Free Syrian Army rebels traded gunfire for mortar rounds from President Bashar al Assad’s troops along a critical fault line separating the suburb of Jawbar from Damascus itself, said Baraa, a spokesman for the local Revolutionary Military Council, who gave only his first name for safety reasons.
“There are heavy ongoing clashes at Eight Azar. If we capture the area it means we have reached the heart of the capital. It means we can cross into Damascus,” Baraa told CNN.
Rebels appear to be inching closer to a decisive battle for the capital, al-Assad’s stronghold, but after nearly two years of fighting the opposition remains wary.
“We are still several hundred meters away and there are many snipers positioned on the buildings and tanks in the area. We expect very intense fighting over the next several days,” Baraa said.
The Free Syrian Army is embroiled in near-constant clashes along three front lines on the western edge of the suburb of Jawbar — the Eight Azar entrance, a military air force building, and the vital 6 Teshreen Road dividing the government-controlled suburb of Qaboun from Jawbar.
Reinforcements are arriving from eastern Ghouta and other suburbs, Baraa said, and are being dispersed evenly to all three front lines.
The opposition Damascus Media Office told CNN on Saturday that the Free Syrian Army was now in control of a majority of Jawbar. Clashes are constant along a thin line leading to the edges of Abassiyeen Square, it said.
The regime has stepped up its offensive using fighter jets and missiles to shell the suburb, it said.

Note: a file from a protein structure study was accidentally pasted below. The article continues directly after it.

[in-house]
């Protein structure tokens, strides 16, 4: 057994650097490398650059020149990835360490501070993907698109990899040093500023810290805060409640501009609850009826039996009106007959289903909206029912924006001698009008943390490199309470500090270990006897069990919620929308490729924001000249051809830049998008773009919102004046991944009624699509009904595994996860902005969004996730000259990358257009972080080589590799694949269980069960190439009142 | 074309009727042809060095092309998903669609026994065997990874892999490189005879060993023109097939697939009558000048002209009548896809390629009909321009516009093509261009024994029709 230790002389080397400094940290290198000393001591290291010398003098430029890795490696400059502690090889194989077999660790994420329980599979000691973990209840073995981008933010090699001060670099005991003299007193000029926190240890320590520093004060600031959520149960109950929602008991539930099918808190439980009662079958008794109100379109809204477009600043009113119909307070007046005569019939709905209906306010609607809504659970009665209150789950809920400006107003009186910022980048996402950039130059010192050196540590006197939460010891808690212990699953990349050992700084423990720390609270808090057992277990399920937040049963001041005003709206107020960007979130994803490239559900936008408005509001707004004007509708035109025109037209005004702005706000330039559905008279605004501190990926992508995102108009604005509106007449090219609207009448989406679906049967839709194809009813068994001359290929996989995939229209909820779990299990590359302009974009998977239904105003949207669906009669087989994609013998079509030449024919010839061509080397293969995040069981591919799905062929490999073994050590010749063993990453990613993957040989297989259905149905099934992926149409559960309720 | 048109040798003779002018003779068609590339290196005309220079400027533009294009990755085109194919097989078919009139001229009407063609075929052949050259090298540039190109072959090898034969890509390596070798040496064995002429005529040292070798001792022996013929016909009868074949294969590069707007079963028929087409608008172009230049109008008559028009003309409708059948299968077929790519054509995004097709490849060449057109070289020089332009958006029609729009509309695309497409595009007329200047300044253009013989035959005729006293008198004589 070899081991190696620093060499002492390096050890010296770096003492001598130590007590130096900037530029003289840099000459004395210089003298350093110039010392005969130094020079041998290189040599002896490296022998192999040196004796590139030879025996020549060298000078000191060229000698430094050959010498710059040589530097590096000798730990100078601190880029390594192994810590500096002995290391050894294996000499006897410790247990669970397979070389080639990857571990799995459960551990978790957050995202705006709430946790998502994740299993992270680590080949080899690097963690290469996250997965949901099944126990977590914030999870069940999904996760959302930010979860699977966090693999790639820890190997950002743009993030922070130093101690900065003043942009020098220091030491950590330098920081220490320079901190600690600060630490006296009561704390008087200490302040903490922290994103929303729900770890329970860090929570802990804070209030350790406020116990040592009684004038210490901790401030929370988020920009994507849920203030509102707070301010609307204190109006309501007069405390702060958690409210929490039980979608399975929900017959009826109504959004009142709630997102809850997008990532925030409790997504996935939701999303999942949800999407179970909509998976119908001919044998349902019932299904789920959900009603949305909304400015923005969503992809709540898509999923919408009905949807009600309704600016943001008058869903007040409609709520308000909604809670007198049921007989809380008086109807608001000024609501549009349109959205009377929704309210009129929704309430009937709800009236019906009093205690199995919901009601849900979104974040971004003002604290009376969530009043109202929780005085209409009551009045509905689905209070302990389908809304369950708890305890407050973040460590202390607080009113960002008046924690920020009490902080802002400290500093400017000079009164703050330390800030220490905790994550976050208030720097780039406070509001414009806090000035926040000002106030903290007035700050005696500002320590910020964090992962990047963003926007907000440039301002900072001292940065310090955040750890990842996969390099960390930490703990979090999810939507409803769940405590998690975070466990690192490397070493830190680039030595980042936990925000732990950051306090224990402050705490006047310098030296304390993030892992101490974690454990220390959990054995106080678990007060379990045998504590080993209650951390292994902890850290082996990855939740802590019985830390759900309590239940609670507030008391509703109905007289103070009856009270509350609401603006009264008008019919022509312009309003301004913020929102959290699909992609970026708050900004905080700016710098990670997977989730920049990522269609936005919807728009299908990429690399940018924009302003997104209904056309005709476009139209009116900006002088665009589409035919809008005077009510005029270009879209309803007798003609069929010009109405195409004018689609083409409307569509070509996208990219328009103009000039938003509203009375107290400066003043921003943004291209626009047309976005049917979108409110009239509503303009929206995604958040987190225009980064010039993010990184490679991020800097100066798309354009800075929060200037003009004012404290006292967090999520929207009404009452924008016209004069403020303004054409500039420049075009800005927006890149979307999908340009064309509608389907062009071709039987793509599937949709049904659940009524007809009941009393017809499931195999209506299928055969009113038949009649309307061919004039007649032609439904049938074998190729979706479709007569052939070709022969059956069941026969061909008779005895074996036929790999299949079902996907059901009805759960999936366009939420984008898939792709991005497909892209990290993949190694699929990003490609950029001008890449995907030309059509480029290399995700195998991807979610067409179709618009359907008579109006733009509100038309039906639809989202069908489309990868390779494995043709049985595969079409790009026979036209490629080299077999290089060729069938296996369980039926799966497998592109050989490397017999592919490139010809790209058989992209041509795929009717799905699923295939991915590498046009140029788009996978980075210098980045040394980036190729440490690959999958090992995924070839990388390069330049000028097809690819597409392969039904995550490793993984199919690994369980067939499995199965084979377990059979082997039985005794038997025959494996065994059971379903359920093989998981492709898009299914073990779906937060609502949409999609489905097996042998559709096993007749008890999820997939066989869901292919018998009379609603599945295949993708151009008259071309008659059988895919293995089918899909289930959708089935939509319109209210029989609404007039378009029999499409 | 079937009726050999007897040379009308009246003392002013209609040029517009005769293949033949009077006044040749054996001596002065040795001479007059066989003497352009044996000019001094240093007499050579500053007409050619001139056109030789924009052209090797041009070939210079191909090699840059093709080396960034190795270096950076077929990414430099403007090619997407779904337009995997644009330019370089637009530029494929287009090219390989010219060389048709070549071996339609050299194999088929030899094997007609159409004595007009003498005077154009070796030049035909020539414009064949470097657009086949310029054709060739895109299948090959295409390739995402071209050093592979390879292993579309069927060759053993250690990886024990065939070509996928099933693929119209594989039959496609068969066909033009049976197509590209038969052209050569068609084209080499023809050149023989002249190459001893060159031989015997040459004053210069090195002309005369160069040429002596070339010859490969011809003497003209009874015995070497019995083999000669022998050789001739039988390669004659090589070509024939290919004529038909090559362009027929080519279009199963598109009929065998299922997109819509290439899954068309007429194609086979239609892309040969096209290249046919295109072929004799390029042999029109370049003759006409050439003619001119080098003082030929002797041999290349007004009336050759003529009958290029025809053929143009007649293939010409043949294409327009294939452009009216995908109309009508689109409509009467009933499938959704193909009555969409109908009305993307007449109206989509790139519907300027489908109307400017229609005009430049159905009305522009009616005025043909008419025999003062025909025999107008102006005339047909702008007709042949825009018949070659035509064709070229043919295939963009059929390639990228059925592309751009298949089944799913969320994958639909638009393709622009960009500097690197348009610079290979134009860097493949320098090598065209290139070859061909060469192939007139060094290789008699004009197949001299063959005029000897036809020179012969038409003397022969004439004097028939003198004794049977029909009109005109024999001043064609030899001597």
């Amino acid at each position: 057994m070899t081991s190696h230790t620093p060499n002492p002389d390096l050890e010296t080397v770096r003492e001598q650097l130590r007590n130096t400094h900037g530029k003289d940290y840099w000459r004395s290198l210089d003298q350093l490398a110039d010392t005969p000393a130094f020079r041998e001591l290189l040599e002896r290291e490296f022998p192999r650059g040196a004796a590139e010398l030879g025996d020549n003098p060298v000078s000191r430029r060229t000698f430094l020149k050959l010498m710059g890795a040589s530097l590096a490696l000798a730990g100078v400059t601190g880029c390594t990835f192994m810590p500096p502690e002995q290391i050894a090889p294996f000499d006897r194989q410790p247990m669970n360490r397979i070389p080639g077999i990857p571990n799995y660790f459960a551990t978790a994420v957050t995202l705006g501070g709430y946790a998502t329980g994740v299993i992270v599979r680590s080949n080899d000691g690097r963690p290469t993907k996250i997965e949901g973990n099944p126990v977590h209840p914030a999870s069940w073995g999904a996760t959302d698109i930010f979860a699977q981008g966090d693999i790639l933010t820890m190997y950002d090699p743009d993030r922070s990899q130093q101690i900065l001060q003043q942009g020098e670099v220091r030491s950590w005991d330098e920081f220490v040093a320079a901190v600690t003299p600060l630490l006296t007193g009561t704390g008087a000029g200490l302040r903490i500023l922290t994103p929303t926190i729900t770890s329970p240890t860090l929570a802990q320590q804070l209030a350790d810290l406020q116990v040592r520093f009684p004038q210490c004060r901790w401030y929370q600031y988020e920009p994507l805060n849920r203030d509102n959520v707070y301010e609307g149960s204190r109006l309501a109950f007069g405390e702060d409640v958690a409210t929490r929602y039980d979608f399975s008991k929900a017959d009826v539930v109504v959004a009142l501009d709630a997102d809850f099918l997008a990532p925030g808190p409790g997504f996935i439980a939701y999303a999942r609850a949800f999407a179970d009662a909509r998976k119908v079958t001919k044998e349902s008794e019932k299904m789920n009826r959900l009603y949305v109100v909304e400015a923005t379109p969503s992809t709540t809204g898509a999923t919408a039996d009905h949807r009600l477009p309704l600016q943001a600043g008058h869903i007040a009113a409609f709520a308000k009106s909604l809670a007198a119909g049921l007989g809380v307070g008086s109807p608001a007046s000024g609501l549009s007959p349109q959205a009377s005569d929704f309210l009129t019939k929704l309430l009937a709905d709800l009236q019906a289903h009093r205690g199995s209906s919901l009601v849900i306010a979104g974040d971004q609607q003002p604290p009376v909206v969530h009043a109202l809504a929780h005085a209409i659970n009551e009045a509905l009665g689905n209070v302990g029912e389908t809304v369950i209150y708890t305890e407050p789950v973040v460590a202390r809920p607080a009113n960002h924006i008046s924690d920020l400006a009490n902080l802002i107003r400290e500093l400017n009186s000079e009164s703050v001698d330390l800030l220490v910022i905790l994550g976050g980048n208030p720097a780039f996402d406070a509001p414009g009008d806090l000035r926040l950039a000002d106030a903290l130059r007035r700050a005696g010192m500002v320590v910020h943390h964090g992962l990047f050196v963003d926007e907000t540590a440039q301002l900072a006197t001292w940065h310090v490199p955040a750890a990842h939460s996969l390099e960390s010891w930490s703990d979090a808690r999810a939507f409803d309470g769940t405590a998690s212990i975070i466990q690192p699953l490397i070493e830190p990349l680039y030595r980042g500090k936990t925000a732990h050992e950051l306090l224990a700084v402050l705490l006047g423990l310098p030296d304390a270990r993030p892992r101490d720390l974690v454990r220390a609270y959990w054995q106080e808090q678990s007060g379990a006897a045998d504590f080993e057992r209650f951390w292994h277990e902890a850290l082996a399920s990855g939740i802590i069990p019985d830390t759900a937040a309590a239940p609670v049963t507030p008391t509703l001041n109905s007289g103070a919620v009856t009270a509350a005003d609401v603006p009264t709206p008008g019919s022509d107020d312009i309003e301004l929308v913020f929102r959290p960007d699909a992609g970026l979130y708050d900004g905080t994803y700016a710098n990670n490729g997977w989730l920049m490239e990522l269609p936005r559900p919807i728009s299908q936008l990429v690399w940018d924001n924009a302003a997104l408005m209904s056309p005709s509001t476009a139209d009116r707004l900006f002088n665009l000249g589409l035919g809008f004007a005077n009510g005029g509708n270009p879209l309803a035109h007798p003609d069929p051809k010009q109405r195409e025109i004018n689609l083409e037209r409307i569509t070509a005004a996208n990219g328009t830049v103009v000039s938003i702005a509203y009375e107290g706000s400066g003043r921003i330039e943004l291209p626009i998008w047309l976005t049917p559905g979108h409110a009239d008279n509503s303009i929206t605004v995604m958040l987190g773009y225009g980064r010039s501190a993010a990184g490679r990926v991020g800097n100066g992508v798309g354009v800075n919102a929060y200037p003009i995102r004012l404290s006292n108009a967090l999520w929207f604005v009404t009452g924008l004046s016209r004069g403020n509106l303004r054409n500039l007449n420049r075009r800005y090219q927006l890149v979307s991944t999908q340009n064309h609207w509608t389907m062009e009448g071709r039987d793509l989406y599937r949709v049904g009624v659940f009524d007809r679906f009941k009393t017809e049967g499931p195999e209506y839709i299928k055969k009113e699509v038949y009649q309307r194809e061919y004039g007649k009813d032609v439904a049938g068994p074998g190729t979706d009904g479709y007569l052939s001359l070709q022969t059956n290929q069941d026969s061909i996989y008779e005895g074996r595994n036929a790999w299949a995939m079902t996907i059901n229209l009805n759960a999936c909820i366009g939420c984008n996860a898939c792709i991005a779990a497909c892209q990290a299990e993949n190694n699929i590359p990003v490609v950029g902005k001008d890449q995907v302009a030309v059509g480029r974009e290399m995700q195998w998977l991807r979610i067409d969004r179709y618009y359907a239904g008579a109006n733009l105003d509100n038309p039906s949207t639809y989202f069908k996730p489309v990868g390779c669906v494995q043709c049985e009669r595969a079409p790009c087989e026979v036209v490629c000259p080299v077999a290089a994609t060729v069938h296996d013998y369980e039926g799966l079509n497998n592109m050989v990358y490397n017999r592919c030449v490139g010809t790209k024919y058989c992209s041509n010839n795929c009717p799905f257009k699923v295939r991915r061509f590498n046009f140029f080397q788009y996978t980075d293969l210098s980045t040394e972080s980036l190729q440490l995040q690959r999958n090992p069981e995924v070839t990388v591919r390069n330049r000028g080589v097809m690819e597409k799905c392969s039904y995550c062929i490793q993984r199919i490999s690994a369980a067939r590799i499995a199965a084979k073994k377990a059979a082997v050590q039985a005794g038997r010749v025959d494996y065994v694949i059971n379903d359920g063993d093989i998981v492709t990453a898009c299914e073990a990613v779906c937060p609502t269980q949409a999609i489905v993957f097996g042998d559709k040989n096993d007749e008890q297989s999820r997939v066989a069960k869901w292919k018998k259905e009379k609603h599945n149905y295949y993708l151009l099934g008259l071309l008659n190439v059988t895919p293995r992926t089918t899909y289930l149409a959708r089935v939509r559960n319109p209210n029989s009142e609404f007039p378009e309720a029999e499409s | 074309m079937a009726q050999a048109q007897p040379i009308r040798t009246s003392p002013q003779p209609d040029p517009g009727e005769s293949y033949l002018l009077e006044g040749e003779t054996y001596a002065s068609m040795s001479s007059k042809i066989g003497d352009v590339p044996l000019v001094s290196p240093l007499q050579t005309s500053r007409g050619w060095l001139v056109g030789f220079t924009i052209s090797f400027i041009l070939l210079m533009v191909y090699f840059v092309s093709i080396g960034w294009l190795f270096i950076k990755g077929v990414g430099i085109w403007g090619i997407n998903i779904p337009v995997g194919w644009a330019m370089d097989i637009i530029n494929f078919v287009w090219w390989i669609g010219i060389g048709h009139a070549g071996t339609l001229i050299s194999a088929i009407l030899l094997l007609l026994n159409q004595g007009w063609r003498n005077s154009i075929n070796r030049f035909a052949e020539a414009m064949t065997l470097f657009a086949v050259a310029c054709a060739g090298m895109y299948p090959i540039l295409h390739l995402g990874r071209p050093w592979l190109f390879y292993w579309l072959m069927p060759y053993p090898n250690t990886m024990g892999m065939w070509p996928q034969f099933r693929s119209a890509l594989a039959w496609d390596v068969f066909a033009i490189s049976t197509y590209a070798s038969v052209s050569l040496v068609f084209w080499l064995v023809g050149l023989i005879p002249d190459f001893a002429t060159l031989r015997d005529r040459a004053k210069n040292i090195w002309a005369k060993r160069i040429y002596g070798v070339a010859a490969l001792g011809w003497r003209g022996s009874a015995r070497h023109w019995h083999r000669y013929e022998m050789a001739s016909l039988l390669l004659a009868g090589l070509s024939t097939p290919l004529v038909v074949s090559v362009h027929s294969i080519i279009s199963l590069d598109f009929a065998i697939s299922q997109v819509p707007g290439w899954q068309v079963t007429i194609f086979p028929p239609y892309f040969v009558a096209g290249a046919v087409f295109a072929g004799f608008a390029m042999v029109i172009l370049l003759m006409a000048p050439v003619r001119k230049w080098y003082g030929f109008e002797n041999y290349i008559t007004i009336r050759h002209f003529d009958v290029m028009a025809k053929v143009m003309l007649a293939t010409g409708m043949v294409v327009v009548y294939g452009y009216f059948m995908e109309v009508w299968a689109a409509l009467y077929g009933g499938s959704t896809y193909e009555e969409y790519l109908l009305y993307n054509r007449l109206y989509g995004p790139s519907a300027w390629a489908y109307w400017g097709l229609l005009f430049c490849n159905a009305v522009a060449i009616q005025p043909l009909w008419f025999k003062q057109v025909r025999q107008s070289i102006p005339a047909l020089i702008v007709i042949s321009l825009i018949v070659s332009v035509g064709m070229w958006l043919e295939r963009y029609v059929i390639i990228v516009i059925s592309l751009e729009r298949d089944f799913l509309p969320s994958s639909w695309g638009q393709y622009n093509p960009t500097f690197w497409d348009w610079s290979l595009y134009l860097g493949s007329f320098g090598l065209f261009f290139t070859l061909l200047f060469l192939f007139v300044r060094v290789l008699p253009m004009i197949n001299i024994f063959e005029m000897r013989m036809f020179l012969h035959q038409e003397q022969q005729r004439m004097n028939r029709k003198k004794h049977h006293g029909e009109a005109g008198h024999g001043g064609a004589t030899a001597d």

For civilians pinned down by the heavy fighting, survival is a daily struggle and escape a distant possibility.
“There are still civilians here and they tell us, where can we go? All of Syria is a battle ground — there is nowhere to hide,” Baraa said.
Historically the suburb of Jawbar has been a holy site for Jews, drawing pilgrims to one of the oldest standing synagogues in the world. Now bodies line the streets towards the central Abassiyeen Square, Baraa claimed, and the 2,000-year-old Jawbar Synagogue sustains artillery attacks.
“Just as the homes and mosques are being struck, the synagogue was struck too. The regime’s random shelling does not distinguish between buildings — it can hit anything,” Baraa said.
Syrian state media reported fighting in the Damascus suburbs, claiming government armed forces were pursuing armed terrorist groups in the area and had inflicted heavy losses after a string of operations.
CNN cannot confirm opposition and government accounts of death tolls as access by international journalists is severely restricted.
Meanwhile, violent clashes have been taking place in al-Raqa province, near Syria’s northern border with Turkey, according to the Syrian Observatory for Human Rights, a UK-based opposition group.
Fighting began Saturday morning between fighters from many rebel battalions and regime forces, around the al-Raqa city, around the Mashlab and Furusiya checkpoints, and around the Hajana building in the city, the group said.
The sound of explosions rocked the city and smoke rose overhead, where helicopters hovered, the Observatory said. Several areas in the city and its outskirts were bombarded by government forces.
The group reported dozens of deaths on both sides.
By the end of Friday, 125 people were killed across Syria, including 54 in Aleppo, according to the Local Coordination Committees for Syria, a network of opposition activists.
The unrest began in March 2011, when al-Assad’s government began a brutal crackdown on demonstrators calling for enhanced political freedoms.
The protest movement eventually devolved into an armed conflict, one that has devastated cities and towns around the country and has already claimed nearly 70,000 lives.
It has also spurred more than 720,000 Syrians to flee to neighboring nations, according to the United Nations’ refugee agency.
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